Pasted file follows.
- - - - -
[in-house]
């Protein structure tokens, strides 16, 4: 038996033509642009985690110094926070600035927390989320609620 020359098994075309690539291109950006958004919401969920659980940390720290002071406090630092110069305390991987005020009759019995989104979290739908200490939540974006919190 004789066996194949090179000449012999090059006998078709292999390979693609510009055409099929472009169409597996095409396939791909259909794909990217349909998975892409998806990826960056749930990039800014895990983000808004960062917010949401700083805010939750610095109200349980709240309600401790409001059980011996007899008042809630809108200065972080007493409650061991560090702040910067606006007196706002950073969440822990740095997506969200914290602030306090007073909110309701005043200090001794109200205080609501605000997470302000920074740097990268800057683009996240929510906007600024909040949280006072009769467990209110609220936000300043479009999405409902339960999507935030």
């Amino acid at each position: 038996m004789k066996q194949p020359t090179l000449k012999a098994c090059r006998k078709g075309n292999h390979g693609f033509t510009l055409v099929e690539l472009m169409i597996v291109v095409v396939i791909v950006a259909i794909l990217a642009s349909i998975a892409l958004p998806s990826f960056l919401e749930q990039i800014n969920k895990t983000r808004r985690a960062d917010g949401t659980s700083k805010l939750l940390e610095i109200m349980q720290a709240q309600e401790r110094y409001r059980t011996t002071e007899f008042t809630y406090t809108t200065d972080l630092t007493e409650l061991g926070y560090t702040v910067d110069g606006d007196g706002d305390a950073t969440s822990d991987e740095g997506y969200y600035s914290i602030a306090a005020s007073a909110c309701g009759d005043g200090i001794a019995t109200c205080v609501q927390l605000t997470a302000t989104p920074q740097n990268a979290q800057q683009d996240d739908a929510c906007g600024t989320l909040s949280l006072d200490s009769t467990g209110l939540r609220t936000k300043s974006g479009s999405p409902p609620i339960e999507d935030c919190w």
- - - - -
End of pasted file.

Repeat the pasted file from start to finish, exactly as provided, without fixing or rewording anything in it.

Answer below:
[in-house]
């Protein structure tokens, strides 16, 4: 038996033509642009985690110094926070600035927390989320609620 020359098994075309690539291109950006958004919401969920659980940390720290002071406090630092110069305390991987005020009759019995989104979290739908200490939540974006919190 004789066996194949090179000449012999090059006998078709292999390979693609510009055409099929472009169409597996095409396939791909259909794909990217349909998975892409998806990826960056749930990039800014895990983000808004960062917010949401700083805010939750610095109200349980709240309600401790409001059980011996007899008042809630809108200065972080007493409650061991560090702040910067606006007196706002950073969440822990740095997506969200914290602030306090007073909110309701005043200090001794109200205080609501605000997470302000920074740097990268800057683009996240929510906007600024909040949280006072009769467990209110609220936000300043479009999405409902339960999507935030």
């Amino acid at each position: 038996m004789k066996q194949p020359t090179l000449k012999a098994c090059r006998k078709g075309n292999h390979g693609f033509t510009l055409v099929e690539l472009m169409i597996v291109v095409v396939i791909v950006a259909i794909l990217a642009s349909i998975a892409l958004p998806s990826f960056l919401e749930q990039i800014n969920k895990t983000r808004r985690a960062d917010g949401t659980s700083k805010l939750l940390e610095i109200m349980q720290a709240q309600e401790r110094y409001r059980t011996t002071e007899f008042t809630y406090t809108t200065d972080l630092t007493e409650l061991g926070y560090t702040v910067d110069g606006d007196g706002d305390a950073t969440s822990d991987e740095g997506y969200y600035s914290i602030a306090a005020s007073a909110c309701g009759d005043g200090i001794a019995t109200c205080v609501q927390l605000t997470a302000t989104p920074q740097n990268a979290q800057q683009d996240d739908a929510c906007g600024t989320l909040s949280l006072d200490s009769t467990g209110l939540r609220t936000k300043s974006g479009s999405p409902p609620i339960e999507d935030c919190w």